Bayhealth Kent General is the 3rd U.S. hospital to be awarded the Get With the Guidelines-Resuscitation Gold Quality Achievement Award from the American Heart Association (AHA).
This award honors Bayhealth for achieving aggressive goals in improving patient outcomes from in-hospital cardiac arrest.
Winning the gold award is a sweet victory for Angel Dewey, MSN, RN, APN, ACNS-BC, CCRN, CNRN, Clinical Nurse Specialist, Intensive Care Unit, and Ludmila Santiago-Rotchford, MSN, RN, ACNS-BC, PCCN, Clinical Nurse Specialist in the Intermediate Care and Centralized Telemetry Units. After Bayhealth received the silver award last year, the two nurses and their team implemented a series of process changes that more closely tied Bayhealth’s interventions during cardiac arrest to the AHA’s standard of care.
“At Bayhealth, we felt strongly that it was vital to benchmark the care we give against the GWTG Resuscitation database, to ensure that we are resuscitating our patients using the best practices available, said Ann Keane, RN, MSN, MA, NEA-BC, CCRN, Bayhealth Director of Patient Care Services. “The Critical Care physicians and nurses have committed to providing the best possible resuscitation efforts to our patients, and achieving the Gold award is evidence of their dedication.”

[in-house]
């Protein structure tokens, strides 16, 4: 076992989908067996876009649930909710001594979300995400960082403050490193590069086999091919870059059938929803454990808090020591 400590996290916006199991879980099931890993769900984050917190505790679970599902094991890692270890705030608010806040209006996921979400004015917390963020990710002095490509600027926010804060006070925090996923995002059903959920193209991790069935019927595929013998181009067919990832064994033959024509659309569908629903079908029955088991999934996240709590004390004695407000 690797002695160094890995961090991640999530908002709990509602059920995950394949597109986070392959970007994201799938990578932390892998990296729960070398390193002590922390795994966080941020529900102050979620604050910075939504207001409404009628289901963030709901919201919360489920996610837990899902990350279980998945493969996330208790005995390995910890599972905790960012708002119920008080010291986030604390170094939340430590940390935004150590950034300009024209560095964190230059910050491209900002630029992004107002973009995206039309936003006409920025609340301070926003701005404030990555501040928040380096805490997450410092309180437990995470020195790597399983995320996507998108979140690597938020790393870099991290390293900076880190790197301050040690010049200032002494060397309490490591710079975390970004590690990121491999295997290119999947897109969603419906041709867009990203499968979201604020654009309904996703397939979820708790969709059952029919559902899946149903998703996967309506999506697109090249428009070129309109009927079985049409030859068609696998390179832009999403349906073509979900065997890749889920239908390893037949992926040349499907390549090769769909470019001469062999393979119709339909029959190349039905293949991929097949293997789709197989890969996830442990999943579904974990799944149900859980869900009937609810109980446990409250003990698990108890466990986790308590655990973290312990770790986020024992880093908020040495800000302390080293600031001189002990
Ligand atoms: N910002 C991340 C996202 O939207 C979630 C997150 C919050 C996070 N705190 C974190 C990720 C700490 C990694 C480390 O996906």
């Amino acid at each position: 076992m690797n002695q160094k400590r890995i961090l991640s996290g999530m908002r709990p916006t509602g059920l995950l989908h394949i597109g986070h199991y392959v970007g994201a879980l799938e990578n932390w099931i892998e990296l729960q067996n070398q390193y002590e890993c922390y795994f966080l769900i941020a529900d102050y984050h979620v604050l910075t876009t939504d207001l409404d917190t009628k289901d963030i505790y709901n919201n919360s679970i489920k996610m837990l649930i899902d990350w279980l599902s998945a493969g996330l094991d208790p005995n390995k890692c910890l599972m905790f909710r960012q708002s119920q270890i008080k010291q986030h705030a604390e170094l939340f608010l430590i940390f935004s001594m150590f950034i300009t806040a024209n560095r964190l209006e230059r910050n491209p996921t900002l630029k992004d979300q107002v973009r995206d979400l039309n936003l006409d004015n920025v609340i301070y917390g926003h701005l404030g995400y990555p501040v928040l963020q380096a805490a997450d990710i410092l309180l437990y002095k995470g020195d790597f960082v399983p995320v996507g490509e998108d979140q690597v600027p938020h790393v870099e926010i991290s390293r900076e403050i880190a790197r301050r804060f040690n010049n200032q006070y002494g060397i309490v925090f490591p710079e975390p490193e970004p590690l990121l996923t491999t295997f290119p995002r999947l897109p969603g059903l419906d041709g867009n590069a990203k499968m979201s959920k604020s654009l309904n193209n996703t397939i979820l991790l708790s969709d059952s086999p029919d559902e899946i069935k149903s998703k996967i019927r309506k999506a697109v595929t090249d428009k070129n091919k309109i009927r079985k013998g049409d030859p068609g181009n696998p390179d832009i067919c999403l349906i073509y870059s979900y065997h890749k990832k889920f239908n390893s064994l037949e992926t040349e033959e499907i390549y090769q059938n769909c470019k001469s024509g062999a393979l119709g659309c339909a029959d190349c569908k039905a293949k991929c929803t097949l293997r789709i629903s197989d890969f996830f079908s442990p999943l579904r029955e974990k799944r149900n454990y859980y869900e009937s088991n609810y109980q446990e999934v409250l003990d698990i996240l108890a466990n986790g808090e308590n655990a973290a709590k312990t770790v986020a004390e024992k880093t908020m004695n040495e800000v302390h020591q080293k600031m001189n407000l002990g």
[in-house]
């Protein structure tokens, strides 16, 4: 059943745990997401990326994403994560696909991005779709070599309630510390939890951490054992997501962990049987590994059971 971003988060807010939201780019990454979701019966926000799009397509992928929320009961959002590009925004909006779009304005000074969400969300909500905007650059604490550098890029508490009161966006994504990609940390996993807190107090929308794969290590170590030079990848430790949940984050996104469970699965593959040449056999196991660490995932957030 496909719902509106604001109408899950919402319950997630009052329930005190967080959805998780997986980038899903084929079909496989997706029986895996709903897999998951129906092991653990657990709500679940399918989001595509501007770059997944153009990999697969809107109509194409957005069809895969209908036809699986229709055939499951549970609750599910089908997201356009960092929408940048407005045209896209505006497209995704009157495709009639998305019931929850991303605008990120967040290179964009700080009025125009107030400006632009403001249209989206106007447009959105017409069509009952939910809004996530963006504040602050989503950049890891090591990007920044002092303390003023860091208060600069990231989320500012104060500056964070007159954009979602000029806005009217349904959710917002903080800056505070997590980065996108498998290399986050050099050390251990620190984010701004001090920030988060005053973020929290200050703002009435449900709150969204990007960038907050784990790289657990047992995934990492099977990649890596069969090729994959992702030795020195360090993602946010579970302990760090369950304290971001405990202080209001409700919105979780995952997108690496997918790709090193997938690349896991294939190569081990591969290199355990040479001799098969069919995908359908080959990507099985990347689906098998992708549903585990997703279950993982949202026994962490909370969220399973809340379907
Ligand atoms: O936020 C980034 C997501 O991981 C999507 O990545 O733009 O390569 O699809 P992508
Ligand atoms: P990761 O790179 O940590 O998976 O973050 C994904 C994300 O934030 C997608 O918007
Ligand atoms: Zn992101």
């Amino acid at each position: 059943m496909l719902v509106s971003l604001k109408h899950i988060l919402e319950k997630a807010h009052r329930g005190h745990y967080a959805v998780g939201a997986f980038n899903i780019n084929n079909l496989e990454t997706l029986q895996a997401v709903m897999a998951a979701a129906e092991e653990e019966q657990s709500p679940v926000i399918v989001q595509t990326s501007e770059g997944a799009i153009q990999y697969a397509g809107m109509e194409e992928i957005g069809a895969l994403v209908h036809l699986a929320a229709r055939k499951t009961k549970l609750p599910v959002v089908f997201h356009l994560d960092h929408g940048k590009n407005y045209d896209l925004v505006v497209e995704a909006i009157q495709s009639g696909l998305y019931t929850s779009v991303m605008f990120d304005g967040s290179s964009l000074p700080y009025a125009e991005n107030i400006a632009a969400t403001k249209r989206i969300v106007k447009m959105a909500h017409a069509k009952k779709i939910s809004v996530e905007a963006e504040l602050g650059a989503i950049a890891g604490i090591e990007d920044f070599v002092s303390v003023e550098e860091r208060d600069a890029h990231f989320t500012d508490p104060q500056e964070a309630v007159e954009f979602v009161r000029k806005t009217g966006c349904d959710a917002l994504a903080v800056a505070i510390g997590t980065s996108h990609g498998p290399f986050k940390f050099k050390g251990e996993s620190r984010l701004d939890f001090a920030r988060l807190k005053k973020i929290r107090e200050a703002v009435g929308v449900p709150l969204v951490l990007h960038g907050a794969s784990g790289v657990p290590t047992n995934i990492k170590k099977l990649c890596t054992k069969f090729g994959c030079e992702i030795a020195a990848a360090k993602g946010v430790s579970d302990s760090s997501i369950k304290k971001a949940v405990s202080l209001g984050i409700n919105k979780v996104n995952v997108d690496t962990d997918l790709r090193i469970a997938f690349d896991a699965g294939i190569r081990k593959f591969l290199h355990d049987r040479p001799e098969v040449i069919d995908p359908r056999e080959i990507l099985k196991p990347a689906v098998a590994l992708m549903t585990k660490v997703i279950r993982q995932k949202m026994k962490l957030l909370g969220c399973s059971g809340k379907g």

When patients stop breathing or their hearts stop beating, each person involved in the response has a specific job. The IMC Nurse is the recorder and the team “coach.” S/he observes the medical team and ensures that AHA-suggested interventions and medications are being used.
The ICU Nurse leads the intervention process and directs patient care. Supported by a multi-disciplinary team of physicians, therapists, and other necessary personnel, the ICU and IMC nurses carry out the AHA’s recommendations.
Dewey and Santiago-Rotchford enter the data from the cardiac arrest and subsequent medical response into the AHA registry.
Each quarter, the nurses run a report that compares Bayhealth’s performance to AHA measures.
The AHA’s “Get With The Guidelines–Resuscitation” program is one set of guidelines that Bayhealth uses to develop and implement protocols for reducing disability and death from cardiac and respiratory emergencies. This evidence-based quality improvement program can result in better patient outcomes, with more patients surviving cardiac arrest and eventually being discharged from the hospital.